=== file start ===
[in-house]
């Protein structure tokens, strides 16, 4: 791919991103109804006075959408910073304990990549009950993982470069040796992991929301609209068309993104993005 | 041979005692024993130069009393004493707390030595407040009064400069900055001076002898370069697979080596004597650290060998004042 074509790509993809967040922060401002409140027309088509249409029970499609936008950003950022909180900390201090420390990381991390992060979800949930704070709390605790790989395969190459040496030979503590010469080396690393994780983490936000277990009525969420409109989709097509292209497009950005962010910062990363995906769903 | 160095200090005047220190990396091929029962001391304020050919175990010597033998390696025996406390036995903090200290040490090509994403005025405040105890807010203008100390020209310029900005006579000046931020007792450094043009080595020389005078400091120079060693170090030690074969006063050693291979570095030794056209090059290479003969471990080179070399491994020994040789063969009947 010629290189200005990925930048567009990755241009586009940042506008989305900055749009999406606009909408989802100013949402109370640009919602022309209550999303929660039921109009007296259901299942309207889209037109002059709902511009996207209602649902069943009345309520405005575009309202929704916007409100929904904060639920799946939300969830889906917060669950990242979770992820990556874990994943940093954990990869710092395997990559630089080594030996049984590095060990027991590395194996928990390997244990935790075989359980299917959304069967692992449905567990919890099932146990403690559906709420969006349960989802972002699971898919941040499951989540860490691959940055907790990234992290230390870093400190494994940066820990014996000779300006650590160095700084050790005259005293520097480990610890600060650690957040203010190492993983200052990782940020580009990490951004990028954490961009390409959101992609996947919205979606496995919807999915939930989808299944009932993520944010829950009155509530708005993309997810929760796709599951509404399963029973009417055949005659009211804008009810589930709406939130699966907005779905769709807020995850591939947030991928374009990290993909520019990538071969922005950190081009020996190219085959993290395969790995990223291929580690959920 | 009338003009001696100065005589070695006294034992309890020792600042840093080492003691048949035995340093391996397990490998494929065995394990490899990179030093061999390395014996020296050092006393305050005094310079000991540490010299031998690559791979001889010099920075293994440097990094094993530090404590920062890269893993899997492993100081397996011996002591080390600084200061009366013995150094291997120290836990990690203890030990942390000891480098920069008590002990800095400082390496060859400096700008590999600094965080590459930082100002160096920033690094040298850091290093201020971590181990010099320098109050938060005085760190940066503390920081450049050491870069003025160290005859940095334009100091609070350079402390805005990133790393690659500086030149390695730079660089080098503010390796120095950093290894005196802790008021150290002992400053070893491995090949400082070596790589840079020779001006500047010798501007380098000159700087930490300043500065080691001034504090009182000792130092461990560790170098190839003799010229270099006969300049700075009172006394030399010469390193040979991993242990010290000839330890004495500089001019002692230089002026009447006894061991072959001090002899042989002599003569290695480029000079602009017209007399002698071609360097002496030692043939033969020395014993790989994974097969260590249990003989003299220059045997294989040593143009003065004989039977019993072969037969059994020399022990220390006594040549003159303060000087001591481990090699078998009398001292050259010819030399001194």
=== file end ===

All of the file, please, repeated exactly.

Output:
[in-house]
């Protein structure tokens, strides 16, 4: 791919991103109804006075959408910073304990990549009950993982470069040796992991929301609209068309993104993005 | 041979005692024993130069009393004493707390030595407040009064400069900055001076002898370069697979080596004597650290060998004042 074509790509993809967040922060401002409140027309088509249409029970499609936008950003950022909180900390201090420390990381991390992060979800949930704070709390605790790989395969190459040496030979503590010469080396690393994780983490936000277990009525969420409109989709097509292209497009950005962010910062990363995906769903 | 160095200090005047220190990396091929029962001391304020050919175990010597033998390696025996406390036995903090200290040490090509994403005025405040105890807010203008100390020209310029900005006579000046931020007792450094043009080595020389005078400091120079060693170090030690074969006063050693291979570095030794056209090059290479003969471990080179070399491994020994040789063969009947 010629290189200005990925930048567009990755241009586009940042506008989305900055749009999406606009909408989802100013949402109370640009919602022309209550999303929660039921109009007296259901299942309207889209037109002059709902511009996207209602649902069943009345309520405005575009309202929704916007409100929904904060639920799946939300969830889906917060669950990242979770992820990556874990994943940093954990990869710092395997990559630089080594030996049984590095060990027991590395194996928990390997244990935790075989359980299917959304069967692992449905567990919890099932146990403690559906709420969006349960989802972002699971898919941040499951989540860490691959940055907790990234992290230390870093400190494994940066820990014996000779300006650590160095700084050790005259005293520097480990610890600060650690957040203010190492993983200052990782940020580009990490951004990028954490961009390409959101992609996947919205979606496995919807999915939930989808299944009932993520944010829950009155509530708005993309997810929760796709599951509404399963029973009417055949005659009211804008009810589930709406939130699966907005779905769709807020995850591939947030991928374009990290993909520019990538071969922005950190081009020996190219085959993290395969790995990223291929580690959920 | 009338003009001696100065005589070695006294034992309890020792600042840093080492003691048949035995340093391996397990490998494929065995394990490899990179030093061999390395014996020296050092006393305050005094310079000991540490010299031998690559791979001889010099920075293994440097990094094993530090404590920062890269893993899997492993100081397996011996002591080390600084200061009366013995150094291997120290836990990690203890030990942390000891480098920069008590002990800095400082390496060859400096700008590999600094965080590459930082100002160096920033690094040298850091290093201020971590181990010099320098109050938060005085760190940066503390920081450049050491870069003025160290005859940095334009100091609070350079402390805005990133790393690659500086030149390695730079660089080098503010390796120095950093290894005196802790008021150290002992400053070893491995090949400082070596790589840079020779001006500047010798501007380098000159700087930490300043500065080691001034504090009182000792130092461990560790170098190839003799010229270099006969300049700075009172006394030399010469390193040979991993242990010290000839330890004495500089001019002692230089002026009447006894061991072959001090002899042989002599003569290695480029000079602009017209007399002698071609360097002496030692043939033969020395014993790989994974097969260590249990003989003299220059045997294989040593143009003065004989039977019993072969037969059994020399022990220390006594040549003159303060000087001591481990090699078998009398001292050259010819030399001194």